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Donald Trump is unfit for office – but don't bet on him being impeached

With an 80 per cent approval rating with Republican voters, the President will be difficult to dislodge through any means other than the ballot box.

Less than 60 days into Donald Trump’s unpredicted – and unpredictable – presidency, impeachment is fast becoming the top topic of conversation here in Washington, DC. Wherever I go, whomever I talk to, the conversation ends with one question: can this unqualified, unhinged narcissist last the full four years?

From left-wingers such as the film-maker Michael Moore to right-wingers such as the conservative New York Times columnist David Brooks, the pundits are counting down the days until impeachment hearings begin. Professor Allan Lichtman of American University, who has correctly forecast every presidential election result since 1984, including Trump’s, is now predicting that the president will be removed from office over his alleged ties to Russia.

I’m not convinced. Talk of impeachment seems like a liberal fantasy of the highest order. No president of the United States has been charged, convicted and forced out of office. Andrew Johnson (1865-69) and Bill Clinton (1993-2001) were both impeached by the House of Representatives but then acquitted by trials in the Senate; Article II, Section 4 of the US constitution gives the House the sole power to impeach but the Senate the sole power to convict. It also lists impeachable offences as “treason, bribery, and other high crimes and misdemeanours” – without defining what constitutes a “high crime” or “misdemeanour”. Speaking in 1970, Gerald Ford – who, ironically, went on to serve as president after Richard Nixon resigned from office to avoid near-certain impeachment – said: “An impeachable offence is whatever a majority of the House of Representatives considers it to be at a given moment in history.”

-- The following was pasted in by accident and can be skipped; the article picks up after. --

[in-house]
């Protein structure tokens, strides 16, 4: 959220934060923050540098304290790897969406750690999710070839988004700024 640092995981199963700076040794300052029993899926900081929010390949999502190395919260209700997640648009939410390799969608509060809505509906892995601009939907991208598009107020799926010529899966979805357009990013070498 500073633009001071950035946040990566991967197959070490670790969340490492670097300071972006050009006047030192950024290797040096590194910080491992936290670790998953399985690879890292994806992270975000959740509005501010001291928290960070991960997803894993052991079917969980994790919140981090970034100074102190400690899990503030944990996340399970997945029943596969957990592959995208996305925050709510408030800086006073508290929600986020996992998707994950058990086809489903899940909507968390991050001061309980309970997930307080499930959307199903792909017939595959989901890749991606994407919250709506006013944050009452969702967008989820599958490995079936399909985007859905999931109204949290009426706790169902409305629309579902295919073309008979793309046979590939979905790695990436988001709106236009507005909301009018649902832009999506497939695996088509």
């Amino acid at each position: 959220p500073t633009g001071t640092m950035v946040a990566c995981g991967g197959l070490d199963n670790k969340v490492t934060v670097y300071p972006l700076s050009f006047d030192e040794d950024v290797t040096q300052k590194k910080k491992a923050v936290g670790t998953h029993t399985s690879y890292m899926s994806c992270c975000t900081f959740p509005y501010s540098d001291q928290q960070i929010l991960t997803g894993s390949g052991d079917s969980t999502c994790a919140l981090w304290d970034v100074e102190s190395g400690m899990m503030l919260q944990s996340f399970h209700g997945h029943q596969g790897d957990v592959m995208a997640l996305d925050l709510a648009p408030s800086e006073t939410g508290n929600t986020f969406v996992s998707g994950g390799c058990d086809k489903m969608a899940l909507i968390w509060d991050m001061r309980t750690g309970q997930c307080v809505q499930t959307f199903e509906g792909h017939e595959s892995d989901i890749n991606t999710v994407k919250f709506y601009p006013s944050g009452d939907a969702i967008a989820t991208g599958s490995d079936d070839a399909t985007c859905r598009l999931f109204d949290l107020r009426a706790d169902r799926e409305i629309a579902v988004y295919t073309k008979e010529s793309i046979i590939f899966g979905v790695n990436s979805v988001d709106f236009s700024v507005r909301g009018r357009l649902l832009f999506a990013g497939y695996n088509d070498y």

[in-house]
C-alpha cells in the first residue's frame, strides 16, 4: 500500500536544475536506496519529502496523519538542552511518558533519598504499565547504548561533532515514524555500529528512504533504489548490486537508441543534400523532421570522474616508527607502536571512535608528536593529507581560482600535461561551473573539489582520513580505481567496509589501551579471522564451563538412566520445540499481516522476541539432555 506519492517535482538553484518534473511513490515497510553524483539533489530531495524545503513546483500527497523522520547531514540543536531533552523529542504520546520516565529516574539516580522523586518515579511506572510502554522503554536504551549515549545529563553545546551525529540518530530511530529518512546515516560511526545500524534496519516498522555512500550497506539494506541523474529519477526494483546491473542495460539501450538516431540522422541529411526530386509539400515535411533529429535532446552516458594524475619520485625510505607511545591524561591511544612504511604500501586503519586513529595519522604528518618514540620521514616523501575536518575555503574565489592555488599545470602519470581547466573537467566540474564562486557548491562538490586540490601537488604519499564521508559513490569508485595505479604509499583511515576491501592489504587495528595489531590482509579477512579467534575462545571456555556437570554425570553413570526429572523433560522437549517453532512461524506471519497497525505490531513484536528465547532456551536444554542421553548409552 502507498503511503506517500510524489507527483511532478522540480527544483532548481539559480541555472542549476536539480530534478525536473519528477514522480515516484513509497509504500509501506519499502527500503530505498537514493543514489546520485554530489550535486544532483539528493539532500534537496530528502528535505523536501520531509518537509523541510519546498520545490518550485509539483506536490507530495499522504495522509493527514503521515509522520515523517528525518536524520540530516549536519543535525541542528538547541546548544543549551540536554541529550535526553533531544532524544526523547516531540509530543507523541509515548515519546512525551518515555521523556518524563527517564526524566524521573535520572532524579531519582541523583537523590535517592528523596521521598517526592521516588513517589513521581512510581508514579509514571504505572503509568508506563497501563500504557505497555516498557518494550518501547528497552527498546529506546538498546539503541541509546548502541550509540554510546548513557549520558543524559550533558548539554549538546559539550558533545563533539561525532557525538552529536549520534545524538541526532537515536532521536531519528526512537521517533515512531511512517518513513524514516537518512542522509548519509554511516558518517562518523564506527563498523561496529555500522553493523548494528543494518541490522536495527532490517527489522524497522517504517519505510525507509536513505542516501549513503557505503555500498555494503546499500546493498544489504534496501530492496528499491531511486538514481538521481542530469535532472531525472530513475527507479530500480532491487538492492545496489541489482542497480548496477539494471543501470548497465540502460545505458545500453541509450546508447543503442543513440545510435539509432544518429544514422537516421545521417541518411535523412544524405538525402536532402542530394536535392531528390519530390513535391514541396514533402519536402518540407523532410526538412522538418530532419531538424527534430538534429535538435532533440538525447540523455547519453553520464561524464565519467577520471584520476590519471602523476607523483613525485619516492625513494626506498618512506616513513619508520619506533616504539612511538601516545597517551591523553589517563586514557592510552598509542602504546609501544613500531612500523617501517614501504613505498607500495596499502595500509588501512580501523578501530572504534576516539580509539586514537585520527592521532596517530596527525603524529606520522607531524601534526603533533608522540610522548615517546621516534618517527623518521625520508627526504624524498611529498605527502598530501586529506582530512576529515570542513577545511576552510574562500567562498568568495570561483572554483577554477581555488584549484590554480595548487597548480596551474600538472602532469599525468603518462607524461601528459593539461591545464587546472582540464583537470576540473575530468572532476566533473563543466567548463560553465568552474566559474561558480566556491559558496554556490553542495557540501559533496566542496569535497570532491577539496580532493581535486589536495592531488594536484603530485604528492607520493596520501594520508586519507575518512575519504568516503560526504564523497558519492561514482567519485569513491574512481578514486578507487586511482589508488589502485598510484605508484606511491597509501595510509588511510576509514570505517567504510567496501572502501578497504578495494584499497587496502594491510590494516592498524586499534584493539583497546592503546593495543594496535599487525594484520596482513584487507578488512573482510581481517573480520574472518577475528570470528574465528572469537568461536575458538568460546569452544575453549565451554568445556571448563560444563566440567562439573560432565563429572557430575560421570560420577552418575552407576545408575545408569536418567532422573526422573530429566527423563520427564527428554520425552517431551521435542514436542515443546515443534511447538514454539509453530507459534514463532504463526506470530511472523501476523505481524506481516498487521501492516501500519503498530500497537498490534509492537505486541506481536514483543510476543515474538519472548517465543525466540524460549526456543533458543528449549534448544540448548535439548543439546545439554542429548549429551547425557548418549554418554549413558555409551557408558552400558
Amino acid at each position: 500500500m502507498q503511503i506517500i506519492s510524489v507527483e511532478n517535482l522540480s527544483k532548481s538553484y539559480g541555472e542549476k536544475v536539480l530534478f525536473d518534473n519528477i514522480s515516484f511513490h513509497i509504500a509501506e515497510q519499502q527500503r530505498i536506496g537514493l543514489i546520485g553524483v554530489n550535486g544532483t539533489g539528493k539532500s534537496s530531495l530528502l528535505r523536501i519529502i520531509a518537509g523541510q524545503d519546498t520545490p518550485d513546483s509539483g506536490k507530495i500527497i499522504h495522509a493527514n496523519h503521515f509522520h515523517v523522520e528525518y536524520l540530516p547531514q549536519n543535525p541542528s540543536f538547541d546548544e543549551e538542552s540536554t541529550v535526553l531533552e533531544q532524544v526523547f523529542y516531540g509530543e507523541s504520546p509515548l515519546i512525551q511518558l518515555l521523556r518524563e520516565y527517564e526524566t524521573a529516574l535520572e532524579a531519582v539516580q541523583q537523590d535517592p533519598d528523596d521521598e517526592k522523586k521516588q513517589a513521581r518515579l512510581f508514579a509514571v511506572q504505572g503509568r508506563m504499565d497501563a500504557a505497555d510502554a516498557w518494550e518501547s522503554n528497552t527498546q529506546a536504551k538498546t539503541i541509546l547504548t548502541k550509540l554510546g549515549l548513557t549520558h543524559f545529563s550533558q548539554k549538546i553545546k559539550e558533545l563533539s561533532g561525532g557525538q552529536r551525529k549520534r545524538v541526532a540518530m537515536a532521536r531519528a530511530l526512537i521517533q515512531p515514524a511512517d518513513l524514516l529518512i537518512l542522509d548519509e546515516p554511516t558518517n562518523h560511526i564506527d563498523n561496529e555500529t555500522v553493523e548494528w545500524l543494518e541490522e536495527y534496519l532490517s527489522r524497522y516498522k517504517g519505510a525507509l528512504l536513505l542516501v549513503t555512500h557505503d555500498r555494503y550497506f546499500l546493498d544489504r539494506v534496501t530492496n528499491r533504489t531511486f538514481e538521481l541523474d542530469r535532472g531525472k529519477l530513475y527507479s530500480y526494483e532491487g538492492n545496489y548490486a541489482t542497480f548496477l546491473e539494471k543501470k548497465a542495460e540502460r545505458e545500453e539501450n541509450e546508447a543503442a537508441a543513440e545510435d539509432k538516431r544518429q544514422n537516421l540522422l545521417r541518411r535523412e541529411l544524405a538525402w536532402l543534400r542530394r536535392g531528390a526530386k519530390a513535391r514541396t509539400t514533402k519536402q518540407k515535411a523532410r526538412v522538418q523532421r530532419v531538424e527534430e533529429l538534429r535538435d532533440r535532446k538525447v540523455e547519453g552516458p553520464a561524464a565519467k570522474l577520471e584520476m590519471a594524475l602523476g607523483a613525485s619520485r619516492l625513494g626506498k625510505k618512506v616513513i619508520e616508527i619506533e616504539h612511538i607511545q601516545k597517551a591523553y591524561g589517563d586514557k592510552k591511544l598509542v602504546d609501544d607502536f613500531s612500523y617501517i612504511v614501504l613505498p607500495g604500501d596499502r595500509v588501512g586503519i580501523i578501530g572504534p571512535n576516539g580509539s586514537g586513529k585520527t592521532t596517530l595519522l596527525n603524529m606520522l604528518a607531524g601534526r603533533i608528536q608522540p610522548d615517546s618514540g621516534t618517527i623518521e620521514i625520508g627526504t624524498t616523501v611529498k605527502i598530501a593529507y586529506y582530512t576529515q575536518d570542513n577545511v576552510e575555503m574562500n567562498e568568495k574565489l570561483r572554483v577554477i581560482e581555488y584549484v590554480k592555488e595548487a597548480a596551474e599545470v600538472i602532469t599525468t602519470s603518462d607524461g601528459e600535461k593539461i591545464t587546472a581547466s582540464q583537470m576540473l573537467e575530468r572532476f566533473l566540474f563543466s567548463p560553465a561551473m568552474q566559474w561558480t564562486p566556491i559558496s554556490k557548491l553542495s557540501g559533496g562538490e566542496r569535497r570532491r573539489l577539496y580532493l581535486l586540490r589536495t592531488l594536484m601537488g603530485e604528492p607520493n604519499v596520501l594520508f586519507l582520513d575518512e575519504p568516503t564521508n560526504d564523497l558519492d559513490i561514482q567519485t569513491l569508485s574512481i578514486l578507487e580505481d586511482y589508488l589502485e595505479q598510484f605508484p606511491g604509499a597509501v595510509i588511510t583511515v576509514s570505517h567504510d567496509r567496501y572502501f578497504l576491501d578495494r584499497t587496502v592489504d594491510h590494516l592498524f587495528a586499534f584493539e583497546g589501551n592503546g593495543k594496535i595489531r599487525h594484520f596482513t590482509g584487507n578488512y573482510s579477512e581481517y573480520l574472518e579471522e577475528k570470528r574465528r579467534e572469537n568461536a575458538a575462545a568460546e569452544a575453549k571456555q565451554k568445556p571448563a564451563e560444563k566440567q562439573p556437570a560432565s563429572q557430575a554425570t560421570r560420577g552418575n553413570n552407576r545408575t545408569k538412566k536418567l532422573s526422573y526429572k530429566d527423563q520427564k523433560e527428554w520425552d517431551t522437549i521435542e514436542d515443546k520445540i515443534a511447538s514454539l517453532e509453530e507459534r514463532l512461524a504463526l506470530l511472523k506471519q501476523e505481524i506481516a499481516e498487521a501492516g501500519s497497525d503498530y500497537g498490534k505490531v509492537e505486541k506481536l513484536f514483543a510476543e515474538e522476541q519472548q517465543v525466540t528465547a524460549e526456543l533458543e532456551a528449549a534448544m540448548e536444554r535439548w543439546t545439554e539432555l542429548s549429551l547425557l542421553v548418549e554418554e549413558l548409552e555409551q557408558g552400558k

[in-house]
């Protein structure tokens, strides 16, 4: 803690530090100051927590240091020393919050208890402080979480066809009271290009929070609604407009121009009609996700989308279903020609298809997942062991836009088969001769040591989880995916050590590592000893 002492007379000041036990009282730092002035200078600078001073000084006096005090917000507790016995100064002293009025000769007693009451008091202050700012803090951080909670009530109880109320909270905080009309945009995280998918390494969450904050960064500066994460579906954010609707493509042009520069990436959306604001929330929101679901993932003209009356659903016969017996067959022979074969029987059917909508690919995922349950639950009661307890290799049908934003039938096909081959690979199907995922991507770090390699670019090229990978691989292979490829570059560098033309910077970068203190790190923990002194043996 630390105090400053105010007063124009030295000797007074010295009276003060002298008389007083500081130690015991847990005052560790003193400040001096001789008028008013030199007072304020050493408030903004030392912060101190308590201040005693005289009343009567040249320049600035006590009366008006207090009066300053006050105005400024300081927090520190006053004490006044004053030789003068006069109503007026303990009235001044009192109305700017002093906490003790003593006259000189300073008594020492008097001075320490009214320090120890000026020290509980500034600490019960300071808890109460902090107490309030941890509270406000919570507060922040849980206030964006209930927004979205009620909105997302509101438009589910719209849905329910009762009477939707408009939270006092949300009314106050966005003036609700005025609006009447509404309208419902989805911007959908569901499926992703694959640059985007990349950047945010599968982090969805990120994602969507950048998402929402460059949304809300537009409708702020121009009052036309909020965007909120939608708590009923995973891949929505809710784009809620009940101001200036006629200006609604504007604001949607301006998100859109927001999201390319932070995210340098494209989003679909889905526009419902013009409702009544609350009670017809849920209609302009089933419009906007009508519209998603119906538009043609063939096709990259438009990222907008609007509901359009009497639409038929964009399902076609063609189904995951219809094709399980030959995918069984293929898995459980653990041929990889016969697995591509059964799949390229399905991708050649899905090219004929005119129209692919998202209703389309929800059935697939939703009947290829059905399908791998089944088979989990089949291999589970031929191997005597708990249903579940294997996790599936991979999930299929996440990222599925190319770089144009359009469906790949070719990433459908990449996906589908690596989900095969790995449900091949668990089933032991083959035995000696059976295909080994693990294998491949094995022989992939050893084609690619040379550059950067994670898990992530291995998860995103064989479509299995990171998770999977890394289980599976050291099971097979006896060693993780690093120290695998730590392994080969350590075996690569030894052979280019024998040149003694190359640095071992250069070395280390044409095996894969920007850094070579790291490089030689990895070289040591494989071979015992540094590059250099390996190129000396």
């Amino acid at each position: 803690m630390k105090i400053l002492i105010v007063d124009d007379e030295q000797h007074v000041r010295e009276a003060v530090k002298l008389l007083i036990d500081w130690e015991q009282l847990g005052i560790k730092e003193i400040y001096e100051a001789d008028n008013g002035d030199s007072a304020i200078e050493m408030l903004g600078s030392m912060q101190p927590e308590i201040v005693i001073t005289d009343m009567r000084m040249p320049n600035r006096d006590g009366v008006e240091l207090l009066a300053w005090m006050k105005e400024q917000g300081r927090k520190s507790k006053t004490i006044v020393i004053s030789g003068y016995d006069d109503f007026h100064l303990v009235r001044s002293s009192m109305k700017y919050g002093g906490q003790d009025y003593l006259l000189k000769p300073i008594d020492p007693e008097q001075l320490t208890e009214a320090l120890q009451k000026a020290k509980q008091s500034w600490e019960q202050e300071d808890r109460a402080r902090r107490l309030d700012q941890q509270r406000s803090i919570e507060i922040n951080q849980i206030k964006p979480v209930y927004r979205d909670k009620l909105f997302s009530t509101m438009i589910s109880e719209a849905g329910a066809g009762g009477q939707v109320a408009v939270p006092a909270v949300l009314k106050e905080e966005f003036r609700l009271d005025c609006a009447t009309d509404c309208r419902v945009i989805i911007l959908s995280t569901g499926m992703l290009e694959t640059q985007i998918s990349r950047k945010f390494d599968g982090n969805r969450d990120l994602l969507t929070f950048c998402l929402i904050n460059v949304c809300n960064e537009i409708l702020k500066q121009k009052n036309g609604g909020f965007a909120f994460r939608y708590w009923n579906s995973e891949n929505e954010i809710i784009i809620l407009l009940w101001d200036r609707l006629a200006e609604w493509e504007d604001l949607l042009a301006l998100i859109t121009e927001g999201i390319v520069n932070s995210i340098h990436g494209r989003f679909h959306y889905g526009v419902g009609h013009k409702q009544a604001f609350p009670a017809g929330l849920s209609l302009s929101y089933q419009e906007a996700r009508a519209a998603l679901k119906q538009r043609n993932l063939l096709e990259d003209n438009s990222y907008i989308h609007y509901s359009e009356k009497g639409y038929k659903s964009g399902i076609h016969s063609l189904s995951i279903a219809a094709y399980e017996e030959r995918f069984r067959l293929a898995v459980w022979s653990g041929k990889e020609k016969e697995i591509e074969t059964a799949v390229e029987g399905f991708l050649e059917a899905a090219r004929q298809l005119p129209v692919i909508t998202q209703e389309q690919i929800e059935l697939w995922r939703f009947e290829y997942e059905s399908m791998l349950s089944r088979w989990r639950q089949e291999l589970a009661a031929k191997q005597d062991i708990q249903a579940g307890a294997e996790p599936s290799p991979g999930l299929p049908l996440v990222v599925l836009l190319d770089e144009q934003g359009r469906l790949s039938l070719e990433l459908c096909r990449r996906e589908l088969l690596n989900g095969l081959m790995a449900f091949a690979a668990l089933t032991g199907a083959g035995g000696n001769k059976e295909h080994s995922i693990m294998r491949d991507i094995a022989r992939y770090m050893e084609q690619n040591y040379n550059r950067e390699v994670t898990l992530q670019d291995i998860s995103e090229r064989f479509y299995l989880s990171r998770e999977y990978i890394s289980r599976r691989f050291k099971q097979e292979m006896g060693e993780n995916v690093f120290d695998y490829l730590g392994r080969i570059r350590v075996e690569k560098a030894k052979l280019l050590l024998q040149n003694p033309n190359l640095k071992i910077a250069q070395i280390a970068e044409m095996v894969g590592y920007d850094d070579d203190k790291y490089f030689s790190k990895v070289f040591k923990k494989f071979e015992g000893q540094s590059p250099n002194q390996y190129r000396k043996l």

This perhaps is the overarching reason why Trump can carry on golfing at Mar-a-Lago without a care in the world: there is no appetite for impeachment where it matters most. The president’s party controls the House of Representatives and, thanks to a combination of brazen gerrymandering and attempts at voter suppression, will probably still command a majority in the House even after the November 2018 midterms. As for the Senate, again the Republicans are in control, with a majority of four and with Senate Democrats, come 2018, having to defend seats in five “ruby-red” states where Trump won by double-digit margins.

If you think the radicalised Republicans on Capitol Hill, who at every stage of the campaign put party before country and who are now on the verge of taking control of the Supreme Court, rolling back abortion rights and passing tax cuts for millionaires and billionaires, are going to impeach the man who made all this happen for them and did what their last two presidential candidates couldn’t, I have a Trump Tower to sell you.

Despite Trump’s manifest unfitness for the highest office in the land, his opponents on the right have proved to be few and far between. Take Jason Chaffetz. After the now-notorious recording of Trump bragging about sexual assault emerged last October, Chaffetz, the GOP chair of the House oversight committee, who had spent years hounding Hillary Clinton over her emails, withdrew his endorsement of his party’s candidate. He said he couldn’t look his teenage daughter “in the eye”. Yet the following month, he fell back into line and announced he’d be voting for . . . Trump. Is this the kind of Republican legislator you think has the backbone to vote for impeachment?

Then there are the Senate Republicans, supposedly the grown-ups of the party. Asked by the New York Times last month how long he and his colleagues would tolerate Trump’s crazy conspiracies and bizarre behaviour, Senator John Cornyn, the
Republican whip, replied bluntly: “As long as we’re able to get things done.” The Senate majority leader, Mitch McConnell, said there was “a high level of satisfaction” with Trump and that Republican senators weren’t bothered by “the daily tweets”.